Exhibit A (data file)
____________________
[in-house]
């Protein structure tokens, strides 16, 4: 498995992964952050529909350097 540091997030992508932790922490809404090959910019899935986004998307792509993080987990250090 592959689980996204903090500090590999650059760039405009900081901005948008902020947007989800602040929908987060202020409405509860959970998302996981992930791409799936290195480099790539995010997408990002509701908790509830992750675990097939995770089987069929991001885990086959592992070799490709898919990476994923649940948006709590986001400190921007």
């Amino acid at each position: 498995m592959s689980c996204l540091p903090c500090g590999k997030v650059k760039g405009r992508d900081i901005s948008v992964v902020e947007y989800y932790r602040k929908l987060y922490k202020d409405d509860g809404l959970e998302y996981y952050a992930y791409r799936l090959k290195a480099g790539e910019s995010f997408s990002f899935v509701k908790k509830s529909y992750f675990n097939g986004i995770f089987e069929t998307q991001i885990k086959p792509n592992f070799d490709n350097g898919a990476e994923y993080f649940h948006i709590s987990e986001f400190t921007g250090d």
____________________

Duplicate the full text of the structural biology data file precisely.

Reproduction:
[in-house]
């Protein structure tokens, strides 16, 4: 498995992964952050529909350097 540091997030992508932790922490809404090959910019899935986004998307792509993080987990250090 592959689980996204903090500090590999650059760039405009900081901005948008902020947007989800602040929908987060202020409405509860959970998302996981992930791409799936290195480099790539995010997408990002509701908790509830992750675990097939995770089987069929991001885990086959592992070799490709898919990476994923649940948006709590986001400190921007």
């Amino acid at each position: 498995m592959s689980c996204l540091p903090c500090g590999k997030v650059k760039g405009r992508d900081i901005s948008v992964v902020e947007y989800y932790r602040k929908l987060y922490k202020d409405d509860g809404l959970e998302y996981y952050a992930y791409r799936l090959k290195a480099g790539e910019s995010f997408s990002f899935v509701k908790k509830s529909y992750f675990n097939g986004i995770f089987e069929t998307q991001i885990k086959p792509n592992f070799d490709n350097g898919a990476e994923y993080f649940h948006i709590s987990e986001f400190t921007g250090d």